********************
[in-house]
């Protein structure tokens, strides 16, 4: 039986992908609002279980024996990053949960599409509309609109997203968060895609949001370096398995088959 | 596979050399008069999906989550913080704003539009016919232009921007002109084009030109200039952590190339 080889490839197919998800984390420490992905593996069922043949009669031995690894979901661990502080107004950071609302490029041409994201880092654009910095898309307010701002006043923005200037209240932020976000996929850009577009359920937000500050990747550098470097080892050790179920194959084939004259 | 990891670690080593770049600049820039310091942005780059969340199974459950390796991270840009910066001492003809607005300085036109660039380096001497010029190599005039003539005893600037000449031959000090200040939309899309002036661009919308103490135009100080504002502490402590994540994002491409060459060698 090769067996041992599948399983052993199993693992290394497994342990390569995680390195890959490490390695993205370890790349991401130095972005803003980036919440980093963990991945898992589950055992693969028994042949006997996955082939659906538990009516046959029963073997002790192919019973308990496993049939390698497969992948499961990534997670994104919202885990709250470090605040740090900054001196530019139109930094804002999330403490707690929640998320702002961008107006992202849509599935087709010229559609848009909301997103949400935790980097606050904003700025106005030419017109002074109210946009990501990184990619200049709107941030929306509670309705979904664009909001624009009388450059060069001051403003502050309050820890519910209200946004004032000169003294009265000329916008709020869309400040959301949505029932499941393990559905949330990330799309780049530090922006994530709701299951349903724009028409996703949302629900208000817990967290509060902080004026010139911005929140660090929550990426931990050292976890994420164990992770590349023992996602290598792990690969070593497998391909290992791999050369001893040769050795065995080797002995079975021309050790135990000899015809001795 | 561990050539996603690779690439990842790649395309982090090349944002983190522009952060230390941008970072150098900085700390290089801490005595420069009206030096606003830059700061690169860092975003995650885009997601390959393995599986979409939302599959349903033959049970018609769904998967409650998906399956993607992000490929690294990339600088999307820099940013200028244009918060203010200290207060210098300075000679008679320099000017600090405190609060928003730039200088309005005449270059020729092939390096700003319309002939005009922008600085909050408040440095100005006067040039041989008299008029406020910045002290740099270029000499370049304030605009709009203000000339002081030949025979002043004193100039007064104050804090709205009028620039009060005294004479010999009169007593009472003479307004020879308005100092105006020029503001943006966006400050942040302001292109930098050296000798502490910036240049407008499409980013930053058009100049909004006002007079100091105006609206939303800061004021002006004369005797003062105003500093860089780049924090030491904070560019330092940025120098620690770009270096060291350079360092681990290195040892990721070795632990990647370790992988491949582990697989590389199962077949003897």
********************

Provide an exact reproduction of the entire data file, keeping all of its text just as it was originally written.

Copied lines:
[in-house]
């Protein structure tokens, strides 16, 4: 039986992908609002279980024996990053949960599409509309609109997203968060895609949001370096398995088959 | 596979050399008069999906989550913080704003539009016919232009921007002109084009030109200039952590190339 080889490839197919998800984390420490992905593996069922043949009669031995690894979901661990502080107004950071609302490029041409994201880092654009910095898309307010701002006043923005200037209240932020976000996929850009577009359920937000500050990747550098470097080892050790179920194959084939004259 | 990891670690080593770049600049820039310091942005780059969340199974459950390796991270840009910066001492003809607005300085036109660039380096001497010029190599005039003539005893600037000449031959000090200040939309899309002036661009919308103490135009100080504002502490402590994540994002491409060459060698 090769067996041992599948399983052993199993693992290394497994342990390569995680390195890959490490390695993205370890790349991401130095972005803003980036919440980093963990991945898992589950055992693969028994042949006997996955082939659906538990009516046959029963073997002790192919019973308990496993049939390698497969992948499961990534997670994104919202885990709250470090605040740090900054001196530019139109930094804002999330403490707690929640998320702002961008107006992202849509599935087709010229559609848009909301997103949400935790980097606050904003700025106005030419017109002074109210946009990501990184990619200049709107941030929306509670309705979904664009909001624009009388450059060069001051403003502050309050820890519910209200946004004032000169003294009265000329916008709020869309400040959301949505029932499941393990559905949330990330799309780049530090922006994530709701299951349903724009028409996703949302629900208000817990967290509060902080004026010139911005929140660090929550990426931990050292976890994420164990992770590349023992996602290598792990690969070593497998391909290992791999050369001893040769050795065995080797002995079975021309050790135990000899015809001795 | 561990050539996603690779690439990842790649395309982090090349944002983190522009952060230390941008970072150098900085700390290089801490005595420069009206030096606003830059700061690169860092975003995650885009997601390959393995599986979409939302599959349903033959049970018609769904998967409650998906399956993607992000490929690294990339600088999307820099940013200028244009918060203010200290207060210098300075000679008679320099000017600090405190609060928003730039200088309005005449270059020729092939390096700003319309002939005009922008600085909050408040440095100005006067040039041989008299008029406020910045002290740099270029000499370049304030605009709009203000000339002081030949025979002043004193100039007064104050804090709205009028620039009060005294004479010999009169007593009472003479307004020879308005100092105006020029503001943006966006400050942040302001292109930098050296000798502490910036240049407008499409980013930053058009100049909004006002007079100091105006609206939303800061004021002006004369005797003062105003500093860089780049924090030491904070560019330092940025120098620690770009270096060291350079360092681990290195040892990721070795632990990647370790992988491949582990697989590389199962077949003897």